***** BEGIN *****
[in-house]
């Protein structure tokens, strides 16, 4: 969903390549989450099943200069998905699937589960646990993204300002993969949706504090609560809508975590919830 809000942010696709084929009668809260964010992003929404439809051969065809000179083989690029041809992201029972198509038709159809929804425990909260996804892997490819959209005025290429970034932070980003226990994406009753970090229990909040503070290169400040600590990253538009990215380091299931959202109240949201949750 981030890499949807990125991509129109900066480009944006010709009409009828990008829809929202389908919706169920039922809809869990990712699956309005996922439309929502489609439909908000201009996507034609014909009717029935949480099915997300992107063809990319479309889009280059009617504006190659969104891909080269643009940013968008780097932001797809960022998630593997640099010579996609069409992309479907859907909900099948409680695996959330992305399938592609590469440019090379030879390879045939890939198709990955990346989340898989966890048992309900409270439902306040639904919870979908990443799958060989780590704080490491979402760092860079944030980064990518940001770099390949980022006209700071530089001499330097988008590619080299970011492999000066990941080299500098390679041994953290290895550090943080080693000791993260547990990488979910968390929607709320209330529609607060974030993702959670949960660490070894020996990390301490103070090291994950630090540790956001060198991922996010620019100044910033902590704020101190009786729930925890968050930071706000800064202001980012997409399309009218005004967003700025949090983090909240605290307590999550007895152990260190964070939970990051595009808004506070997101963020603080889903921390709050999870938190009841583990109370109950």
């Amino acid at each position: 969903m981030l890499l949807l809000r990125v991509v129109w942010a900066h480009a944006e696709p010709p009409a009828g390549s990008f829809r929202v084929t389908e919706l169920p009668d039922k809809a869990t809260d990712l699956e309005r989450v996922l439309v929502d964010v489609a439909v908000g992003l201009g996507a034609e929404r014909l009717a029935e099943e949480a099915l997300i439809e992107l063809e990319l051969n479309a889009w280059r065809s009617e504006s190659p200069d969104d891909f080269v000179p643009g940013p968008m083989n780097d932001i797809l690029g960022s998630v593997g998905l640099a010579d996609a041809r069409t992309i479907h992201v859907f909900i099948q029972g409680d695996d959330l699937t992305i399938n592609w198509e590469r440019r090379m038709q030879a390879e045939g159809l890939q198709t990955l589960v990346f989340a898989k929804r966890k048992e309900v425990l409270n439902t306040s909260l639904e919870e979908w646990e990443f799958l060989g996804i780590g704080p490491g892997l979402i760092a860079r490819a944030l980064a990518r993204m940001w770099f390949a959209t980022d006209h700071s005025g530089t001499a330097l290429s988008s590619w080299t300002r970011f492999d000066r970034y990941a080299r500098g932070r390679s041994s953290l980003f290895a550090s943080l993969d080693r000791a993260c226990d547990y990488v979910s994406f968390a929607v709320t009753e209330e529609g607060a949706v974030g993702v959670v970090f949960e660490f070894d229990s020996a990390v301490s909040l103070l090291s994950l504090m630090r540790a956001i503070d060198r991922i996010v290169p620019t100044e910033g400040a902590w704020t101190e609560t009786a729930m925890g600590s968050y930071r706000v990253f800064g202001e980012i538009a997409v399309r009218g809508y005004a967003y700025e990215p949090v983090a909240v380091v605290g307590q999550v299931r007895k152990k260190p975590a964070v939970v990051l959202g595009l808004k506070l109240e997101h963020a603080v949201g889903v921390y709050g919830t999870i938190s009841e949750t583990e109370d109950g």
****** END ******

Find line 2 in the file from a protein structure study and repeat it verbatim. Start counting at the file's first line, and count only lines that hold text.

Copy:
């Protein structure tokens, strides 16, 4: 969903390549989450099943200069998905699937589960646990993204300002993969949706504090609560809508975590919830 809000942010696709084929009668809260964010992003929404439809051969065809000179083989690029041809992201029972198509038709159809929804425990909260996804892997490819959209005025290429970034932070980003226990994406009753970090229990909040503070290169400040600590990253538009990215380091299931959202109240949201949750 981030890499949807990125991509129109900066480009944006010709009409009828990008829809929202389908919706169920039922809809869990990712699956309005996922439309929502489609439909908000201009996507034609014909009717029935949480099915997300992107063809990319479309889009280059009617504006190659969104891909080269643009940013968008780097932001797809960022998630593997640099010579996609069409992309479907859907909900099948409680695996959330992305399938592609590469440019090379030879390879045939890939198709990955990346989340898989966890048992309900409270439902306040639904919870979908990443799958060989780590704080490491979402760092860079944030980064990518940001770099390949980022006209700071530089001499330097988008590619080299970011492999000066990941080299500098390679041994953290290895550090943080080693000791993260547990990488979910968390929607709320209330529609607060974030993702959670949960660490070894020996990390301490103070090291994950630090540790956001060198991922996010620019100044910033902590704020101190009786729930925890968050930071706000800064202001980012997409399309009218005004967003700025949090983090909240605290307590999550007895152990260190964070939970990051595009808004506070997101963020603080889903921390709050999870938190009841583990109370109950």